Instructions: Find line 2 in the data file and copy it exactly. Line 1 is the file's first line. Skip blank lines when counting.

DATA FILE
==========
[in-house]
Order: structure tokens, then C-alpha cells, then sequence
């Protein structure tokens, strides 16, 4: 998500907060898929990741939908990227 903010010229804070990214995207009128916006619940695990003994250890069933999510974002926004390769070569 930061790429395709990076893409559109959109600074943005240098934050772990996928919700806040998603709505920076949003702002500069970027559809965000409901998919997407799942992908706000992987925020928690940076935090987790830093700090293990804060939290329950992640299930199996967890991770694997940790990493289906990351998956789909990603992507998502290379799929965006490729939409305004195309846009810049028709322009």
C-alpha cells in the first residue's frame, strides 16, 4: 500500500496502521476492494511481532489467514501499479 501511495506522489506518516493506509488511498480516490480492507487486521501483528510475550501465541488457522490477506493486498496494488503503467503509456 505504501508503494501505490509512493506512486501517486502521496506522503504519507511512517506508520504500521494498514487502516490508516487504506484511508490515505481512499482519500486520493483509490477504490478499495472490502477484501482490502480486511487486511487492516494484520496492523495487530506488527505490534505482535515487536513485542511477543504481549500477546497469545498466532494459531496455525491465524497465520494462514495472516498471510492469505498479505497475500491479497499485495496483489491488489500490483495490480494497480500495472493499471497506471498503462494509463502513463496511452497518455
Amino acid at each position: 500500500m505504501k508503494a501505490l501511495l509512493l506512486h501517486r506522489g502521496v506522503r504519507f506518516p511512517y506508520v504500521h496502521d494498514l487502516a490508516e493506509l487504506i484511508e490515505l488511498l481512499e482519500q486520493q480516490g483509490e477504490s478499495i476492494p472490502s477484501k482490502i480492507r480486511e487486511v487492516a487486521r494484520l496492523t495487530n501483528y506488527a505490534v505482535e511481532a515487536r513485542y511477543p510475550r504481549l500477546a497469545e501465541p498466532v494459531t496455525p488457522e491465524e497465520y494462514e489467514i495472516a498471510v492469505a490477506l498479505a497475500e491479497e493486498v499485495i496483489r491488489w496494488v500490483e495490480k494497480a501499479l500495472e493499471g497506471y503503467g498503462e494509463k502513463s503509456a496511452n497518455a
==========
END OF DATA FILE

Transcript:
Order: structure tokens, then C-alpha cells, then sequence